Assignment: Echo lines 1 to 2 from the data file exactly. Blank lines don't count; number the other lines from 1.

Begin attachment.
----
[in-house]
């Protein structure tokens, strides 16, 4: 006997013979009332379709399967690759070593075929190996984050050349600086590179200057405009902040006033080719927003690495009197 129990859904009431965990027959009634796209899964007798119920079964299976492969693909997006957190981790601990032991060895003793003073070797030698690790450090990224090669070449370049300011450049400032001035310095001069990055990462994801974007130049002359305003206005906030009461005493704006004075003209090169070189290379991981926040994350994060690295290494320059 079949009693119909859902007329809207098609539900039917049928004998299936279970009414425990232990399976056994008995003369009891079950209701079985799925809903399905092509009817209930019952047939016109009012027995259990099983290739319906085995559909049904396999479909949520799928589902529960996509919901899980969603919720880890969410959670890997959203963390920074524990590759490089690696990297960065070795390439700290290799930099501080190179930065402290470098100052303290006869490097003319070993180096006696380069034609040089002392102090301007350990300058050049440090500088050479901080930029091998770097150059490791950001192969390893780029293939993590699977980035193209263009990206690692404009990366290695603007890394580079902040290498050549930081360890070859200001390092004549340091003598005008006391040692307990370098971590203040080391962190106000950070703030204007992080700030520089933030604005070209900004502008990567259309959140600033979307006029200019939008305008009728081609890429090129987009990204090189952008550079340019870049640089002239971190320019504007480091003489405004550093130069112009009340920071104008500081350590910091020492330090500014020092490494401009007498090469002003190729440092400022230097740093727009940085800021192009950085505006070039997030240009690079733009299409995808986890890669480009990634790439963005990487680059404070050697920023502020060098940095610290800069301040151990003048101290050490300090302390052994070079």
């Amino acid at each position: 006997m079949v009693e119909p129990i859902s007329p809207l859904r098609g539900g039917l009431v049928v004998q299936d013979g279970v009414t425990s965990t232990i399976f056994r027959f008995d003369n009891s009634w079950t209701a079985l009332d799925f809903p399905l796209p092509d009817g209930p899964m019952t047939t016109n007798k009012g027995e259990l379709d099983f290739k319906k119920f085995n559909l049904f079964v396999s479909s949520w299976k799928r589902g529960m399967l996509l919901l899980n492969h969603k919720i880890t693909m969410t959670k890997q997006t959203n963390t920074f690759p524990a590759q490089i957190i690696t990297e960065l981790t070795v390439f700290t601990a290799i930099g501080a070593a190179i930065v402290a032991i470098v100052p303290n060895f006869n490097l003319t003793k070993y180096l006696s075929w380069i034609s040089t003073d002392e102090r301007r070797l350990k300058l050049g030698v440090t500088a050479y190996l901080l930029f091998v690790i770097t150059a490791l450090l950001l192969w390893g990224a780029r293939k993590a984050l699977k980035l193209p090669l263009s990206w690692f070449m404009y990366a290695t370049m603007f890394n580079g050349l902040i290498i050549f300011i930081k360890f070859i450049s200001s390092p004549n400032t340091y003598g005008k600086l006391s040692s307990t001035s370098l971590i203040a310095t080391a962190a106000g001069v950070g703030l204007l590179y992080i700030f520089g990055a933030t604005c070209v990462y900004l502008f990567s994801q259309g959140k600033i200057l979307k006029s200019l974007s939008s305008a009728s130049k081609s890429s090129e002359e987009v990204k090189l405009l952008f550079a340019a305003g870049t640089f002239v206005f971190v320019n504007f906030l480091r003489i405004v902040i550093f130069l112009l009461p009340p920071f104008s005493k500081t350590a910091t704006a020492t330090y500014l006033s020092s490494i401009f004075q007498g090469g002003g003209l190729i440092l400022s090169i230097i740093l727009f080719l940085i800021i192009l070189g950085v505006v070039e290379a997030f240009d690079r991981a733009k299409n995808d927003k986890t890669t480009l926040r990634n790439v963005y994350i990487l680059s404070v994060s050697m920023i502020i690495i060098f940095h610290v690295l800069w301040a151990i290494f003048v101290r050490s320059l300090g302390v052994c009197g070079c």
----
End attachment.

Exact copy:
[in-house]
């Protein structure tokens, strides 16, 4: 006997013979009332379709399967690759070593075929190996984050050349600086590179200057405009902040006033080719927003690495009197 129990859904009431965990027959009634796209899964007798119920079964299976492969693909997006957190981790601990032991060895003793003073070797030698690790450090990224090669070449370049300011450049400032001035310095001069990055990462994801974007130049002359305003206005906030009461005493704006004075003209090169070189290379991981926040994350994060690295290494320059 079949009693119909859902007329809207098609539900039917049928004998299936279970009414425990232990399976056994008995003369009891079950209701079985799925809903399905092509009817209930019952047939016109009012027995259990099983290739319906085995559909049904396999479909949520799928589902529960996509919901899980969603919720880890969410959670890997959203963390920074524990590759490089690696990297960065070795390439700290290799930099501080190179930065402290470098100052303290006869490097003319070993180096006696380069034609040089002392102090301007350990300058050049440090500088050479901080930029091998770097150059490791950001192969390893780029293939993590699977980035193209263009990206690692404009990366290695603007890394580079902040290498050549930081360890070859200001390092004549340091003598005008006391040692307990370098971590203040080391962190106000950070703030204007992080700030520089933030604005070209900004502008990567259309959140600033979307006029200019939008305008009728081609890429090129987009990204090189952008550079340019870049640089002239971190320019504007480091003489405004550093130069112009009340920071104008500081350590910091020492330090500014020092490494401009007498090469002003190729440092400022230097740093727009940085800021192009950085505006070039997030240009690079733009299409995808986890890669480009990634790439963005990487680059404070050697920023502020060098940095610290800069301040151990003048101290050490300090302390052994070079």